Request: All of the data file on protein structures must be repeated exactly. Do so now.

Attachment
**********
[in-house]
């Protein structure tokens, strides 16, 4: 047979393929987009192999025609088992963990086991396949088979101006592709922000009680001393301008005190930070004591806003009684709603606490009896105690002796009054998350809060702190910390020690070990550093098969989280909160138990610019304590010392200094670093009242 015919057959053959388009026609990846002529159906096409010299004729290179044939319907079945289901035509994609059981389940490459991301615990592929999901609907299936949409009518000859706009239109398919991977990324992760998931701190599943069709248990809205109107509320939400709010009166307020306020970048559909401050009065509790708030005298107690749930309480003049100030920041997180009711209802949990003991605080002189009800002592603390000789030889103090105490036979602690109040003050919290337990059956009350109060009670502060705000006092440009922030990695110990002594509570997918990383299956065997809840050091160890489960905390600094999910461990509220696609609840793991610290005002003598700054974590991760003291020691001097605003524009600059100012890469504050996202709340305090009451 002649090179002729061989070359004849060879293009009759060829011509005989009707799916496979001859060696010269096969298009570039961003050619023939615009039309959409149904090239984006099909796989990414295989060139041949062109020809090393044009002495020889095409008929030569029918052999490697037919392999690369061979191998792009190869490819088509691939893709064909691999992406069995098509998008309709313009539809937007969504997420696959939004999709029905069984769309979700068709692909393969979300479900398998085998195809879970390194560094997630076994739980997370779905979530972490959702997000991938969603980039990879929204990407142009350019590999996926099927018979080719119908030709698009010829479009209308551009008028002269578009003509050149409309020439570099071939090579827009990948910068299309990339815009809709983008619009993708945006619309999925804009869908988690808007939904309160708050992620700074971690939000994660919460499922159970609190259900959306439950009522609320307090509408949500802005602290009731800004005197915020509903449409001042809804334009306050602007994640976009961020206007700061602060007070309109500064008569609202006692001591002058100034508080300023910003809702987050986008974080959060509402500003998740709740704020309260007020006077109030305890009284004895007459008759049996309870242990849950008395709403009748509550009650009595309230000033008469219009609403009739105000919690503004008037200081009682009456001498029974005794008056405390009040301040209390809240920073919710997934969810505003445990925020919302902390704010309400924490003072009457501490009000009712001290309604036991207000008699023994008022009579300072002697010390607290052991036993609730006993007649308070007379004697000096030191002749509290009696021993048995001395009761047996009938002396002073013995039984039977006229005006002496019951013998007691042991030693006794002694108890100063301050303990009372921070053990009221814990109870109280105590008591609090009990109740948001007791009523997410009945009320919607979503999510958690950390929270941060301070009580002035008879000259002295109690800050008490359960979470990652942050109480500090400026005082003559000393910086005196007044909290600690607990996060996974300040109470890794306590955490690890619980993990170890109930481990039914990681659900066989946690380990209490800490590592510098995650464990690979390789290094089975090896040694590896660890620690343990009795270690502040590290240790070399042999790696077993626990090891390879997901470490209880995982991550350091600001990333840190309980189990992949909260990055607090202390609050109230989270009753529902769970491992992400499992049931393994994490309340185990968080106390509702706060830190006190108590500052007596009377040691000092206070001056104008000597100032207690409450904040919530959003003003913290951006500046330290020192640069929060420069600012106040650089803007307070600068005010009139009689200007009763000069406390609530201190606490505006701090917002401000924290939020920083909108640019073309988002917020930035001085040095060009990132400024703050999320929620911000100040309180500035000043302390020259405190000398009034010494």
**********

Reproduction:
[in-house]
């Protein structure tokens, strides 16, 4: 047979393929987009192999025609088992963990086991396949088979101006592709922000009680001393301008005190930070004591806003009684709603606490009896105690002796009054998350809060702190910390020690070990550093098969989280909160138990610019304590010392200094670093009242 015919057959053959388009026609990846002529159906096409010299004729290179044939319907079945289901035509994609059981389940490459991301615990592929999901609907299936949409009518000859706009239109398919991977990324992760998931701190599943069709248990809205109107509320939400709010009166307020306020970048559909401050009065509790708030005298107690749930309480003049100030920041997180009711209802949990003991605080002189009800002592603390000789030889103090105490036979602690109040003050919290337990059956009350109060009670502060705000006092440009922030990695110990002594509570997918990383299956065997809840050091160890489960905390600094999910461990509220696609609840793991610290005002003598700054974590991760003291020691001097605003524009600059100012890469504050996202709340305090009451 002649090179002729061989070359004849060879293009009759060829011509005989009707799916496979001859060696010269096969298009570039961003050619023939615009039309959409149904090239984006099909796989990414295989060139041949062109020809090393044009002495020889095409008929030569029918052999490697037919392999690369061979191998792009190869490819088509691939893709064909691999992406069995098509998008309709313009539809937007969504997420696959939004999709029905069984769309979700068709692909393969979300479900398998085998195809879970390194560094997630076994739980997370779905979530972490959702997000991938969603980039990879929204990407142009350019590999996926099927018979080719119908030709698009010829479009209308551009008028002269578009003509050149409309020439570099071939090579827009990948910068299309990339815009809709983008619009993708945006619309999925804009869908988690808007939904309160708050992620700074971690939000994660919460499922159970609190259900959306439950009522609320307090509408949500802005602290009731800004005197915020509903449409001042809804334009306050602007994640976009961020206007700061602060007070309109500064008569609202006692001591002058100034508080300023910003809702987050986008974080959060509402500003998740709740704020309260007020006077109030305890009284004895007459008759049996309870242990849950008395709403009748509550009650009595309230000033008469219009609403009739105000919690503004008037200081009682009456001498029974005794008056405390009040301040209390809240920073919710997934969810505003445990925020919302902390704010309400924490003072009457501490009000009712001290309604036991207000008699023994008022009579300072002697010390607290052991036993609730006993007649308070007379004697000096030191002749509290009696021993048995001395009761047996009938002396002073013995039984039977006229005006002496019951013998007691042991030693006794002694108890100063301050303990009372921070053990009221814990109870109280105590008591609090009990109740948001007791009523997410009945009320919607979503999510958690950390929270941060301070009580002035008879000259002295109690800050008490359960979470990652942050109480500090400026005082003559000393910086005196007044909290600690607990996060996974300040109470890794306590955490690890619980993990170890109930481990039914990681659900066989946690380990209490800490590592510098995650464990690979390789290094089975090896040694590896660890620690343990009795270690502040590290240790070399042999790696077993626990090891390879997901470490209880995982991550350091600001990333840190309980189990992949909260990055607090202390609050109230989270009753529902769970491992992400499992049931393994994490309340185990968080106390509702706060830190006190108590500052007596009377040691000092206070001056104008000597100032207690409450904040919530959003003003913290951006500046330290020192640069929060420069600012106040650089803007307070600068005010009139009689200007009763000069406390609530201190606490505006701090917002401000924290939020920083909108640019073309988002917020930035001085040095060009990132400024703050999320929620911000100040309180500035000043302390020259405190000398009034010494």